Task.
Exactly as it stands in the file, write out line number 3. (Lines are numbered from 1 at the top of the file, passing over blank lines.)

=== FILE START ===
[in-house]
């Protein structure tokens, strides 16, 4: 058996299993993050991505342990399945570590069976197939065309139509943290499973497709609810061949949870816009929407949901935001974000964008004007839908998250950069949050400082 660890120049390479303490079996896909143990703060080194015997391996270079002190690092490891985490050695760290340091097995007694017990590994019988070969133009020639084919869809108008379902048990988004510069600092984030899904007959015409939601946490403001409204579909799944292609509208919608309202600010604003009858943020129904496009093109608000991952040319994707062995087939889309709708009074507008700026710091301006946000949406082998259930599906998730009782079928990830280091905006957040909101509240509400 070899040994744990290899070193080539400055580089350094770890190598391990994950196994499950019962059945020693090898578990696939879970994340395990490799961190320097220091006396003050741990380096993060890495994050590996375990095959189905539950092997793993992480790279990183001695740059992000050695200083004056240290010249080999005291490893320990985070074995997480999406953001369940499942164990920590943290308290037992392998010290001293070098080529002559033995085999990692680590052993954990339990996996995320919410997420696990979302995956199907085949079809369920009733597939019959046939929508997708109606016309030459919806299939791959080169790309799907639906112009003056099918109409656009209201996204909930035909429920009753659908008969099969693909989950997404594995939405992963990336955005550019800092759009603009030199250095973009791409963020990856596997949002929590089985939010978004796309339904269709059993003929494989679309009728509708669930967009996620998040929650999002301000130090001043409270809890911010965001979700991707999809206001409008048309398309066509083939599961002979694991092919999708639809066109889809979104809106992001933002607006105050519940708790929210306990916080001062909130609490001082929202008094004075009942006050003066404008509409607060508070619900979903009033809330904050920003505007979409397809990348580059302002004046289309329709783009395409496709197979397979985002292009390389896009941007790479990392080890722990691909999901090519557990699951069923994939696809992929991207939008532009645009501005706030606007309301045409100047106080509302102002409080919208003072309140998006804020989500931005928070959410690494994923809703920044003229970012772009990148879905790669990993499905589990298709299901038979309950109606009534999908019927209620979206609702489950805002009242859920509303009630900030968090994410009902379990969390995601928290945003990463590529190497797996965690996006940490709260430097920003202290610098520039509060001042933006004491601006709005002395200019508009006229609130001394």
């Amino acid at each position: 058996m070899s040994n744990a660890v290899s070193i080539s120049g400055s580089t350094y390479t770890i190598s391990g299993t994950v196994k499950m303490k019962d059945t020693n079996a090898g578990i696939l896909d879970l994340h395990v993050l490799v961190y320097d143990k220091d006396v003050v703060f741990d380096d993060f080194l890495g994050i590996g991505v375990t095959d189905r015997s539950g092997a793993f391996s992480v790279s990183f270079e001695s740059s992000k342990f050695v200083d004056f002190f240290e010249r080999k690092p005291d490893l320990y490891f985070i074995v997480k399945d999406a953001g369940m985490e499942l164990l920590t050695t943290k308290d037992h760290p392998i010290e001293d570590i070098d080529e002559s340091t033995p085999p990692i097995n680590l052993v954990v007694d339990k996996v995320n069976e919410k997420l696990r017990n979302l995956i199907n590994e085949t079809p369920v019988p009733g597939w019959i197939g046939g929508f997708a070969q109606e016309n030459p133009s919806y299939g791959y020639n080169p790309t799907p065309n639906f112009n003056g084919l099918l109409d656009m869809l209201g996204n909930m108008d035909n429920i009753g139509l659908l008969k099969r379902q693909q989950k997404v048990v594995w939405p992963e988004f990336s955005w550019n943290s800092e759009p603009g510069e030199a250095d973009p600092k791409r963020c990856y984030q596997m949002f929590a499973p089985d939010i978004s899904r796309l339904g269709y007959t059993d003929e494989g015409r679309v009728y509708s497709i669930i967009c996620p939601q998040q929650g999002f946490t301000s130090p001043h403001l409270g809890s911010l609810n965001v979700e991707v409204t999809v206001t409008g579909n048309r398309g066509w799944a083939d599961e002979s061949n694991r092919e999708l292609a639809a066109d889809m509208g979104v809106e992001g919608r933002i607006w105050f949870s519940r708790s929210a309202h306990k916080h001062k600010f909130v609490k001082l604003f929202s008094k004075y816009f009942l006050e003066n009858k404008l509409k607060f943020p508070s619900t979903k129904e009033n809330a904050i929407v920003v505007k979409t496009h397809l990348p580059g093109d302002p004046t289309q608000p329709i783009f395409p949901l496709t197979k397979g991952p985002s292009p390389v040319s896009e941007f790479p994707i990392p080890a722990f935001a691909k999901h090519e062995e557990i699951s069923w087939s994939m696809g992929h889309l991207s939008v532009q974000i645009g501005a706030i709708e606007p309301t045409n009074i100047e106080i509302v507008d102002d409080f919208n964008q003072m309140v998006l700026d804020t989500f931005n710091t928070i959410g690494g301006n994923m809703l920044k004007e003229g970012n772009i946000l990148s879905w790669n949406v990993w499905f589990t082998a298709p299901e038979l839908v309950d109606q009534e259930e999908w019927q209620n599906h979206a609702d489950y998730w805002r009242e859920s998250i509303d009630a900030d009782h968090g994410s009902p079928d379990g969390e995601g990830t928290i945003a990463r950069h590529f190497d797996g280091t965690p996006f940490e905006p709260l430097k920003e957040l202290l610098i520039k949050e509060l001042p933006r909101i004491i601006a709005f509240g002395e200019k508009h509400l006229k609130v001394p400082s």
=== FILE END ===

């Amino acid at each position: 058996m070899s040994n744990a660890v290899s070193i080539s120049g400055s580089t350094y390479t770890i190598s391990g299993t994950v196994k499950m303490k019962d059945t020693n079996a090898g578990i696939l896909d879970l994340h395990v993050l490799v961190y320097d143990k220091d006396v003050v703060f741990d380096d993060f080194l890495g994050i590996g991505v375990t095959d189905r015997s539950g092997a793993f391996s992480v790279s990183f270079e001695s740059s992000k342990f050695v200083d004056f002190f240290e010249r080999k690092p005291d490893l320990y490891f985070i074995v997480k399945d999406a953001g369940m985490e499942l164990l920590t050695t943290k308290d037992h760290p392998i010290e001293d570590i070098d080529e002559s340091t033995p085999p990692i097995n680590l052993v954990v007694d339990k996996v995320n069976e919410k997420l696990r017990n979302l995956i199907n590994e085949t079809p369920v019988p009733g597939w019959i197939g046939g929508f997708a070969q109606e016309n030459p133009s919806y299939g791959y020639n080169p790309t799907p065309n639906f112009n003056g084919l099918l109409d656009m869809l209201g996204n909930m108008d035909n429920i009753g139509l659908l008969k099969r379902q693909q989950k997404v048990v594995w939405p992963e988004f990336s955005w550019n943290s800092e759009p603009g510069e030199a250095d973009p600092k791409r963020c990856y984030q596997m949002f929590a499973p089985d939010i978004s899904r796309l339904g269709y007959t059993d003929e494989g015409r679309v009728y509708s497709i669930i967009c996620p939601q998040q929650g999002f946490t301000s130090p001043h403001l409270g809890s911010l609810n965001v979700e991707v409204t999809v206001t409008g579909n048309r398309g066509w799944a083939d599961e002979s061949n694991r092919e999708l292609a639809a066109d889809m509208g979104v809106e992001g919608r933002i607006w105050f949870s519940r708790s929210a309202h306990k916080h001062k600010f909130v609490k001082l604003f929202s008094k004075y816009f009942l006050e003066n009858k404008l509409k607060f943020p508070s619900t979903k129904e009033n809330a904050i929407v920003v505007k979409t496009h397809l990348p580059g093109d302002p004046t289309q608000p329709i783009f395409p949901l496709t197979k397979g991952p985002s292009p390389v040319s896009e941007f790479p994707i990392p080890a722990f935001a691909k999901h090519e062995e557990i699951s069923w087939s994939m696809g992929h889309l991207s939008v532009q974000i645009g501005a706030i709708e606007p309301t045409n009074i100047e106080i509302v507008d102002d409080f919208n964008q003072m309140v998006l700026d804020t989500f931005n710091t928070i959410g690494g301006n994923m809703l920044k004007e003229g970012n772009i946000l990148s879905w790669n949406v990993w499905f589990t082998a298709p299901e038979l839908v309950d109606q009534e259930e999908w019927q209620n599906h979206a609702d489950y998730w805002r009242e859920s998250i509303d009630a900030d009782h968090g994410s009902p079928d379990g969390e995601g990830t928290i945003a990463r950069h590529f190497d797996g280091t965690p996006f940490e905006p709260l430097k920003e957040l202290l610098i520039k949050e509060l001042p933006r909101i004491i601006a709005f509240g002395e200019k508009h509400l006229k609130v001394p400082s």